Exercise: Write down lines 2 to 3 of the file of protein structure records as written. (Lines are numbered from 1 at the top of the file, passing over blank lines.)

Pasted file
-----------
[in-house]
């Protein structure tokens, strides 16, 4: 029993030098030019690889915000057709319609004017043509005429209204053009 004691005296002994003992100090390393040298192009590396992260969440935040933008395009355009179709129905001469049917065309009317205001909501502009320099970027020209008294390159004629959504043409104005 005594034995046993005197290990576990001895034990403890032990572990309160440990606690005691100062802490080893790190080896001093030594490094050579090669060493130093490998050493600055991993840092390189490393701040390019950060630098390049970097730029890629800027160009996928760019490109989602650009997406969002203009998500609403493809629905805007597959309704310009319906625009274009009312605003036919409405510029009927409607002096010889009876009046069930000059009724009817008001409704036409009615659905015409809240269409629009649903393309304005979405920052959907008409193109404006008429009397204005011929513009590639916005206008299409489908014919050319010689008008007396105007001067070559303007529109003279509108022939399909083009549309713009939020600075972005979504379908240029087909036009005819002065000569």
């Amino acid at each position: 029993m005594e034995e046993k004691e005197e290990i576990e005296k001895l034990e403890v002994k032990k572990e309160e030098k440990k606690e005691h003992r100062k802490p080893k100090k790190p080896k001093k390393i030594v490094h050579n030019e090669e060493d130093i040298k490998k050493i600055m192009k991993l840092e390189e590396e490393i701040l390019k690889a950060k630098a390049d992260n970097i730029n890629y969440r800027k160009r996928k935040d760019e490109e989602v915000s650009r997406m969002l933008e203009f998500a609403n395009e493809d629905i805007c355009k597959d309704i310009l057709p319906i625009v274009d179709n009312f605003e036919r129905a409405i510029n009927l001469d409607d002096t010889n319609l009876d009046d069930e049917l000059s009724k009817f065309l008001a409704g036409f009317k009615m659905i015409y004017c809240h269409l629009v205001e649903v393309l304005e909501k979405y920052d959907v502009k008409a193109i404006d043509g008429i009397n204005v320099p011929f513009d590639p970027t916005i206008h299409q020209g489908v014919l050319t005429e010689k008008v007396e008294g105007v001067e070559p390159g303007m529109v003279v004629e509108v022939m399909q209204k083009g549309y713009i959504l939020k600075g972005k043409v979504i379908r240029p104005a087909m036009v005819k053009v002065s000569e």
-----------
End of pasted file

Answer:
């Protein structure tokens, strides 16, 4: 029993030098030019690889915000057709319609004017043509005429209204053009 004691005296002994003992100090390393040298192009590396992260969440935040933008395009355009179709129905001469049917065309009317205001909501502009320099970027020209008294390159004629959504043409104005 005594034995046993005197290990576990001895034990403890032990572990309160440990606690005691100062802490080893790190080896001093030594490094050579090669060493130093490998050493600055991993840092390189490393701040390019950060630098390049970097730029890629800027160009996928760019490109989602650009997406969002203009998500609403493809629905805007597959309704310009319906625009274009009312605003036919409405510029009927409607002096010889009876009046069930000059009724009817008001409704036409009615659905015409809240269409629009649903393309304005979405920052959907008409193109404006008429009397204005011929513009590639916005206008299409489908014919050319010689008008007396105007001067070559303007529109003279509108022939399909083009549309713009939020600075972005979504379908240029087909036009005819002065000569």
């Amino acid at each position: 029993m005594e034995e046993k004691e005197e290990i576990e005296k001895l034990e403890v002994k032990k572990e309160e030098k440990k606690e005691h003992r100062k802490p080893k100090k790190p080896k001093k390393i030594v490094h050579n030019e090669e060493d130093i040298k490998k050493i600055m192009k991993l840092e390189e590396e490393i701040l390019k690889a950060k630098a390049d992260n970097i730029n890629y969440r800027k160009r996928k935040d760019e490109e989602v915000s650009r997406m969002l933008e203009f998500a609403n395009e493809d629905i805007c355009k597959d309704i310009l057709p319906i625009v274009d179709n009312f605003e036919r129905a409405i510029n009927l001469d409607d002096t010889n319609l009876d009046d069930e049917l000059s009724k009817f065309l008001a409704g036409f009317k009615m659905i015409y004017c809240h269409l629009v205001e649903v393309l304005e909501k979405y920052d959907v502009k008409a193109i404006d043509g008429i009397n204005v320099p011929f513009d590639p970027t916005i206008h299409q020209g489908v014919l050319t005429e010689k008008v007396e008294g105007v001067e070559p390159g303007m529109v003279v004629e509108v022939m399909q209204k083009g549309y713009i959504l939020k600075g972005k043409v979504i379908r240029p104005a087909m036009v005819k053009v002065s000569e």